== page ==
Connie September, a passionate Philomath, received her doctoral degree in The Management of Technology and Innovation in Education, at the Da Vinci Institute, in Johannesburg, on Monday May 23, 2022.
The former Human Settlements Minister produced her thesis titled: Public funding of the college sector: a social-return-on-investment in higher education in South Africa.
Edward Kieswetter, President (chancellor) of Da Vinci Institute and Commissioner of SARS was the key note speaker and hosted the ceremony of the doctoral graduates.
Ms September said sessions of the course started in 2019 after registering in 2018. She chose the topic for her thesis “Public funding of the college sector: a social-return-on-investment in higher education in South Africa” because financial investment in education, especially in the public colleges, required the measurement of a social-return-on-investment in order to look at the social value increased funding from government can be realised.
“Public colleges are the key engines and institutions to produce the requisite skills the labour market requires. Thus any Rand and cent must be measured on the basis of a social value it produces to communities and the economy as a whole,” said Ms September.
Ms September’s passion for human rights stems way back when she was growing up in Grassy Park. “By 1980 I was not part of any political organisation but it changed soon when I joined LOGRA (Lotus River, Grassy Park, Residents’ and Ratepayers’ Association) youth and civic, CAHAC (Cape Areas Housing Action Committee) with former finance minister Trevor Manuel and the formations of the Advice Office Forum. I joined CLOWU (Clothing Workers Union) to mobilise workers to join progressive unions.”
Ms September said: “After the famous Rex Strike that broke the back of conservative unions and ushered in dignity to women workers, the formation of GAWU (Garment and Allied Workers Union), then SACTWU (South African Clothing Textile Workers Union). I became the first woman to become a deputy President of Cosatu (Congress of South Africa Trade Unions).”
Ms September’s passion for education ran through her veins and she kept on studying.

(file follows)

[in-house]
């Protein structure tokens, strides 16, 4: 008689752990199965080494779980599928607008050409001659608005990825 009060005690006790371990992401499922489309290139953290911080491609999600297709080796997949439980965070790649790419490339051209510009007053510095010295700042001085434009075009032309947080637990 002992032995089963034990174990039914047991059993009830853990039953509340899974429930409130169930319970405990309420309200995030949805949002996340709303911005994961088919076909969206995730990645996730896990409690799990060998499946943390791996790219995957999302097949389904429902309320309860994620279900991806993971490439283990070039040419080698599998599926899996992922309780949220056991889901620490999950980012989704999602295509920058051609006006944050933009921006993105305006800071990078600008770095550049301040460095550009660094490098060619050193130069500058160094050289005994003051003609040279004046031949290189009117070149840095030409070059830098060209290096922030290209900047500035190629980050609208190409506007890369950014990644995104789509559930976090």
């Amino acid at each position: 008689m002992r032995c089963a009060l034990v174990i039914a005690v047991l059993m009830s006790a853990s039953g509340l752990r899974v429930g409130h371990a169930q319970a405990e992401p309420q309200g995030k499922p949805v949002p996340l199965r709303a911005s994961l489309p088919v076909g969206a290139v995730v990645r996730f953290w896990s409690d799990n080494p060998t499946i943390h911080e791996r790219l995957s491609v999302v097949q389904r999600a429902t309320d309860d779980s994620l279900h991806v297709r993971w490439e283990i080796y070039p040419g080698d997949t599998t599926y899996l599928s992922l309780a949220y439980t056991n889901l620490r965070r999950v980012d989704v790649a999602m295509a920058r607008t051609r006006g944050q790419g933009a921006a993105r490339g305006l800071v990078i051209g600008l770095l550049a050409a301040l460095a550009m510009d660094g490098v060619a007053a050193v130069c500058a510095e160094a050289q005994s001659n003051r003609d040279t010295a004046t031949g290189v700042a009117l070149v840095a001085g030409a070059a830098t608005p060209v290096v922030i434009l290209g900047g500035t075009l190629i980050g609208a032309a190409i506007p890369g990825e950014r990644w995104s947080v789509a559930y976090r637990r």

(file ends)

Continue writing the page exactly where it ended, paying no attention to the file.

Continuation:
“I was always interested to learn more to study further hence obtaining a pre-primary teachers diploma, economic degrees, post graduate economic policy degrees, Masters in applying technology management in townships and now PhD in Education, education became my life in the unions and in parliament.”
Ms September said it was a great achievement “to complete my PhD at the age of 61.”
She said she had served on the Magistrates Commission for 5 years and was responsible for ensuring that more women and especially young black women and men enter the bench in the lower courts. “Some of them are now serving in the higher courts. We were praised by the President for the changes we made.”
Ms September aimed to inspire people of all ages, as she echoed former president Nelson Mandela’s belief in education. “Education is the most powerful weapon which you can use to change the world”. One of his significant quotes: “The power of education extends beyond the development of skills we need for economic success. It can contribute to nation-building and reconciliation.” Ms September was extremely appreciative of the acknowledgement of her role in the Arts as in Ballet was conveyed by the CEO of Da Vinci ,Prof Klopper upon handing over the book of wisdom to herself at the ceremony.
Ms September said communities can do much more at any age. She said she will continue to study and she also encouraged others to keep on studying but to also take their acquired knowledge to teach. “I will keenly work to get the recommendations of my thesis implemented.”
Artscape would like to take the opportunity to congratulate Ms September on this wonderful achievement and to thank her for all the work she has done in improving education in our country and also her continuous support of the arts.